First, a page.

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Report shows power failure at Suncor sent toxic gases into air

COMMERCE CITY, Colo. -- A report that Suncor Energy submitted to the Colorado Department of Public Health and Environment details the toxic gases its refinery emitted after experiencing a power outage last week.

According to the report, the refinery released more than 500 pounds of sulfur dioxide and 100 pounds of hydrogen sulfide into air as well as high levels of carbon monoxide.

A spokesman for the company said the oil refinery requires a continuous power feed to operate. Xcel Energy's power failure on March 11 triggered safety mechanisms at the refinery, more commonly referred to as flares from the stacks, to release pressure.

The power failure "temporarily caused an inability to comply with emission limits."

Suncor immediately started monitoring air quality in nearby neighborhoods and found no issues that violated air-quality standards.

However, some neighbors near the refinery said the toxic gases made them feel sick this week.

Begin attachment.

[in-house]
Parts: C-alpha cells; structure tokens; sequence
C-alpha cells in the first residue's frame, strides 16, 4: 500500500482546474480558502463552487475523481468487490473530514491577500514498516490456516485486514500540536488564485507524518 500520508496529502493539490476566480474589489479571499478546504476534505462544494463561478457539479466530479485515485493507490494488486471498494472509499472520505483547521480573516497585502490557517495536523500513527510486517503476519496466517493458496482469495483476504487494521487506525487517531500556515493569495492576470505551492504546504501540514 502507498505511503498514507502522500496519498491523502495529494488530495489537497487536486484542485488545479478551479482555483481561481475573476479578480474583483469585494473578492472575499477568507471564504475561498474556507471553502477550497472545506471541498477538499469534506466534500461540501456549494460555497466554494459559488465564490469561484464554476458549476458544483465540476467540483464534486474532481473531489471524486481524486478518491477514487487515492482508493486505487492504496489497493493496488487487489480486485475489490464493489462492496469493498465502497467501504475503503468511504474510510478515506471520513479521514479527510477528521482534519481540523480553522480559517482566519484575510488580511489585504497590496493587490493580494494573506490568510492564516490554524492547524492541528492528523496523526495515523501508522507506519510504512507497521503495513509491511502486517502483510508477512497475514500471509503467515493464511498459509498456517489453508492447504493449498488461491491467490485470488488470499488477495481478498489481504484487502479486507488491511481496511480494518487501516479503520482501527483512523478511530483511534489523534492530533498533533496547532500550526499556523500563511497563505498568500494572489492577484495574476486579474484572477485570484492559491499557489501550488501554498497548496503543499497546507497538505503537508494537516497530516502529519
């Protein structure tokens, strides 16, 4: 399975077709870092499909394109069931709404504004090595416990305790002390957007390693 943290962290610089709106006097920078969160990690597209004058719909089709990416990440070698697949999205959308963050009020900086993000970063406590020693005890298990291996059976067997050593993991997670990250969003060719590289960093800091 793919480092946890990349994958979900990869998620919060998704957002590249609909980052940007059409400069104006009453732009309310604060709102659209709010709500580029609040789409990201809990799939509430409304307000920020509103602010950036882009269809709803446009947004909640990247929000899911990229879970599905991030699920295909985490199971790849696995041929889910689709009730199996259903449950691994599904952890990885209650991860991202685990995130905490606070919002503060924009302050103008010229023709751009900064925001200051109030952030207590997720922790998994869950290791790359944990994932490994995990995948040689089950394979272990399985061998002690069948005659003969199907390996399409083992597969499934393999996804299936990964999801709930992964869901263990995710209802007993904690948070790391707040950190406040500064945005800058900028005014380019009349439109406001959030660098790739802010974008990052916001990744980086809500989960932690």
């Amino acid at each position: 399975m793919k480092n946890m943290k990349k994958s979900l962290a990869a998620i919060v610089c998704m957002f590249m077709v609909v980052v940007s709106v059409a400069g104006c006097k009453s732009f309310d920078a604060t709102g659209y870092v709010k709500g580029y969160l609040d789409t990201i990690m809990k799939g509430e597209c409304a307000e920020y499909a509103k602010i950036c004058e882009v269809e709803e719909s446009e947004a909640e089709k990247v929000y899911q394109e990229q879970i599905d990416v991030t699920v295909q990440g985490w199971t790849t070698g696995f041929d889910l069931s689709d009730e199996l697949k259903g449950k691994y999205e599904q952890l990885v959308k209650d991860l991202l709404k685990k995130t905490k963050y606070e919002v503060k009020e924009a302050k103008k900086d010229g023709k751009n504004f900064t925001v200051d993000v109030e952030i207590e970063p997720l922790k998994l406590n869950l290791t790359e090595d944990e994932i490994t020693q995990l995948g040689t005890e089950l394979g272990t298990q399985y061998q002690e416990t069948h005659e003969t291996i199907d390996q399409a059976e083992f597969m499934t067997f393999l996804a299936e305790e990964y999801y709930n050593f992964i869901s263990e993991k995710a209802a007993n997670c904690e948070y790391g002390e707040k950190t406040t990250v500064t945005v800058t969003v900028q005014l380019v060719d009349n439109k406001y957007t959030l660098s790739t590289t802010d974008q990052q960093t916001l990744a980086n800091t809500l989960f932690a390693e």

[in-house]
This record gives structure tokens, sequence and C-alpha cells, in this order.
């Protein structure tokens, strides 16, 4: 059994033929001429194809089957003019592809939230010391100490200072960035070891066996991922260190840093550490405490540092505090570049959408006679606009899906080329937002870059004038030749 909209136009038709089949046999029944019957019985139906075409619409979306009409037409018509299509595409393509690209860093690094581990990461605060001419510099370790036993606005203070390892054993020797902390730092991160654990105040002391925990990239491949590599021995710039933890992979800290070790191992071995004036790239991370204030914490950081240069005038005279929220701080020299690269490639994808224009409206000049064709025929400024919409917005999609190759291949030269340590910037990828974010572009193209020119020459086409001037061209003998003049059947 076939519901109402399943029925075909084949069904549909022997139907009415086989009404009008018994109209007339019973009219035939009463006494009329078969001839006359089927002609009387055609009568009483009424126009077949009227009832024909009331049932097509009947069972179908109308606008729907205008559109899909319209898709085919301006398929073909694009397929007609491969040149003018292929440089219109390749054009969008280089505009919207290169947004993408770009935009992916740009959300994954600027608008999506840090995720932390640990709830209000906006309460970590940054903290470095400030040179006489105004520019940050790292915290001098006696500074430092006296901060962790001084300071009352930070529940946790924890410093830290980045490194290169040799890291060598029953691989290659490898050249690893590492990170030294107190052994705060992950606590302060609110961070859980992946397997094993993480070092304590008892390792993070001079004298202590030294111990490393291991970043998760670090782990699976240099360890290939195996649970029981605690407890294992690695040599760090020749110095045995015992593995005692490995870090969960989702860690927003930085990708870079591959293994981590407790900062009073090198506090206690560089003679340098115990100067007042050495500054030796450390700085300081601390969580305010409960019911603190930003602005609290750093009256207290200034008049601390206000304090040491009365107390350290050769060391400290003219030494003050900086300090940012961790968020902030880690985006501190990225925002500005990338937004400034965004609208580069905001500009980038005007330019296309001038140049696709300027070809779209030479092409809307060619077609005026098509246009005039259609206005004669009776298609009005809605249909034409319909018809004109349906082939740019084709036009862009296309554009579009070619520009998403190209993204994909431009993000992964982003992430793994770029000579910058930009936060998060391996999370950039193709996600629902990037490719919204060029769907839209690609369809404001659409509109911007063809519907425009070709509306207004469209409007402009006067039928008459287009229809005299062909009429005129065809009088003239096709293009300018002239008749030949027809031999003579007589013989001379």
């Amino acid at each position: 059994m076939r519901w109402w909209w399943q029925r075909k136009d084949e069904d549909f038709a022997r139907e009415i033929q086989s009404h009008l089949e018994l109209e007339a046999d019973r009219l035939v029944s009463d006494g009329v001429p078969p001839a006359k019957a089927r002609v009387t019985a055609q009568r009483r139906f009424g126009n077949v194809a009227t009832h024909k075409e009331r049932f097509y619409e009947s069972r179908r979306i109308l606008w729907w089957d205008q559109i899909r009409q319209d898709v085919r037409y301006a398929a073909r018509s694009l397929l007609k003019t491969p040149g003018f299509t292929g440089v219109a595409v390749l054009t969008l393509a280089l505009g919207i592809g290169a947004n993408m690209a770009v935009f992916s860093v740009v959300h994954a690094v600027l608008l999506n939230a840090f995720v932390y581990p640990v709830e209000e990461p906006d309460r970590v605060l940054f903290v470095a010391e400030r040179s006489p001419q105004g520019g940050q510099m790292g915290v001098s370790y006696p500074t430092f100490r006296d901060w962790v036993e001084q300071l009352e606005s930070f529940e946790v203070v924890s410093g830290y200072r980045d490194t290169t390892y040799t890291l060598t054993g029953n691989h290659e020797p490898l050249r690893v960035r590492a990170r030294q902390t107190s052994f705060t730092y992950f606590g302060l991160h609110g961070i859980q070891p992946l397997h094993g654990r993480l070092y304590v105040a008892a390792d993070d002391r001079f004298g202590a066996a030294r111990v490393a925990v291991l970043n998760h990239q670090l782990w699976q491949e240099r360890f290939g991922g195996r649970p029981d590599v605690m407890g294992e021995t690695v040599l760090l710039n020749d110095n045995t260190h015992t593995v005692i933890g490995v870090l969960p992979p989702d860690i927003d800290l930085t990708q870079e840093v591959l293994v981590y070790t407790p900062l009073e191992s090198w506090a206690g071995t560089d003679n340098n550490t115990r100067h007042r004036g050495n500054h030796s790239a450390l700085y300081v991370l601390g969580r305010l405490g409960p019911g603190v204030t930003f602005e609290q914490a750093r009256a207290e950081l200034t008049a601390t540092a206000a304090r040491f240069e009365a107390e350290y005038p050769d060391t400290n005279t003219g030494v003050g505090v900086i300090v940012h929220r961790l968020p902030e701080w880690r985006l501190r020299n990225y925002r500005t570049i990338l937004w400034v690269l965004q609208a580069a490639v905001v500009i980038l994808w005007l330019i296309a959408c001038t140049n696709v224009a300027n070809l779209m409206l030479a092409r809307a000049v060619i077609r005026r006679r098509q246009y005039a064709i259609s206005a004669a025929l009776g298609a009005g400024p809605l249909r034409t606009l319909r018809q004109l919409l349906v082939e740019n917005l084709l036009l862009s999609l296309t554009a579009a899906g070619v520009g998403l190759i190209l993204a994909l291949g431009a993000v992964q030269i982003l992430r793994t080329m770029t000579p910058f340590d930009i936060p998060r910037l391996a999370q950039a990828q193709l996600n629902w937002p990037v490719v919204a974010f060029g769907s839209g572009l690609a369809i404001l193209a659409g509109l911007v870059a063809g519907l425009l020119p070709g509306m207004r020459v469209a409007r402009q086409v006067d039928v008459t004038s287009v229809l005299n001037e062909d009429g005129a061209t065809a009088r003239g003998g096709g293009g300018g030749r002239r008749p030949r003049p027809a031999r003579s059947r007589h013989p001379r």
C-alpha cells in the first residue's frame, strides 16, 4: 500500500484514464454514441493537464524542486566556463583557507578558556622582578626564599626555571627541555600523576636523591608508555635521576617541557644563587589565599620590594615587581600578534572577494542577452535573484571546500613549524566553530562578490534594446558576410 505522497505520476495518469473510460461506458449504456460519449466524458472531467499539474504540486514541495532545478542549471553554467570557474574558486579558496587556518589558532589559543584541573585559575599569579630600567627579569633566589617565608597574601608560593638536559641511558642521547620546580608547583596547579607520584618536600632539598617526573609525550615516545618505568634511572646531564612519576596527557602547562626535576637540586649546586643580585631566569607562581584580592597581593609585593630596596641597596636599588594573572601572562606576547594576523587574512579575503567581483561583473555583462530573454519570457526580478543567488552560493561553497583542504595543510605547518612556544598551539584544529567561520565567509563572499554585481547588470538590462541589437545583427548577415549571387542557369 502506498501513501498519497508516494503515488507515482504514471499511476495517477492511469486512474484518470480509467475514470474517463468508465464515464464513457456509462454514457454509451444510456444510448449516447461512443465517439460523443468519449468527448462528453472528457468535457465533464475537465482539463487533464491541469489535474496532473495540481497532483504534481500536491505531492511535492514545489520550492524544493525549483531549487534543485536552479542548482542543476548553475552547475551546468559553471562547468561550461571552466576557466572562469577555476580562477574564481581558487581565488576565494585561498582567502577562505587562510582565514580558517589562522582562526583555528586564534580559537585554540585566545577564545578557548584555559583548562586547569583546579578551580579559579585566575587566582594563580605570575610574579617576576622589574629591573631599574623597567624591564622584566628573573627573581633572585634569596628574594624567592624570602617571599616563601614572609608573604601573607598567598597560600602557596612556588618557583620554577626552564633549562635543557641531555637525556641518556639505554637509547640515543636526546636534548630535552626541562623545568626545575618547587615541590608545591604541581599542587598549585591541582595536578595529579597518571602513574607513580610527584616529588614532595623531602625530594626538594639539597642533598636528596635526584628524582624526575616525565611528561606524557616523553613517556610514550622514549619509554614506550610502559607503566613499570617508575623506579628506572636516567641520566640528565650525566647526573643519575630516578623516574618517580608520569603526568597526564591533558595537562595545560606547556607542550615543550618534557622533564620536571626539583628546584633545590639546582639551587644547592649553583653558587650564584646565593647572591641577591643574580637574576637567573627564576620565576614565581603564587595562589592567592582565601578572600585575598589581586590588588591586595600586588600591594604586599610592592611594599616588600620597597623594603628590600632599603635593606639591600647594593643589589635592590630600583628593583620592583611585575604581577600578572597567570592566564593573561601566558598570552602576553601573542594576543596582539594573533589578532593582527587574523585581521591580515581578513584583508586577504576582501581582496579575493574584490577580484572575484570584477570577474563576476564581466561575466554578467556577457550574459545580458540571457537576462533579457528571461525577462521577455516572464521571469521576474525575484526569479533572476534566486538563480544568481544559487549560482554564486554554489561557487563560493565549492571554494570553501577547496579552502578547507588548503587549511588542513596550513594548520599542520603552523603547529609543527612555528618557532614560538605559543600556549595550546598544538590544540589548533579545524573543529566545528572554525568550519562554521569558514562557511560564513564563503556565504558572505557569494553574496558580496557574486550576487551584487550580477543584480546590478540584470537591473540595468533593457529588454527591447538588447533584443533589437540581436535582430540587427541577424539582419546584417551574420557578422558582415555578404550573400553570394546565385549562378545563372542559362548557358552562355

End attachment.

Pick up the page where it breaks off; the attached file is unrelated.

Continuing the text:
"You could smell it, totally, in the air," said Michael Sandoval. "I just felt  nauseous."

This is the second time in six months that a power outage has caused the refinery to release toxic gases into the air.

"It's bad. It's bad for the community," said Sandoval. "It was concerning. I felt like going into their headquarters and talking to somebody."

Though neighbors like the Lay's disagree. They've lived near the refinery for 60 years and say it hasn't impacted their health.

"We didn't know about it until it was over with. You know we have lived near there and had the chemicals all these years and they have never bothered us so we don't think about it," Joyce Lay said.

"As long as it don't blow up, it don't bother me any," Robert Lay said.

"CDPHE's initial review of the available air quality data showed the measured concentrations of air pollutants at monitoring sites around the Suncor refinery did not exceed the health-based ambient air quality standards during the power outage at Suncor," Mark Salley with CDPHE said in an email.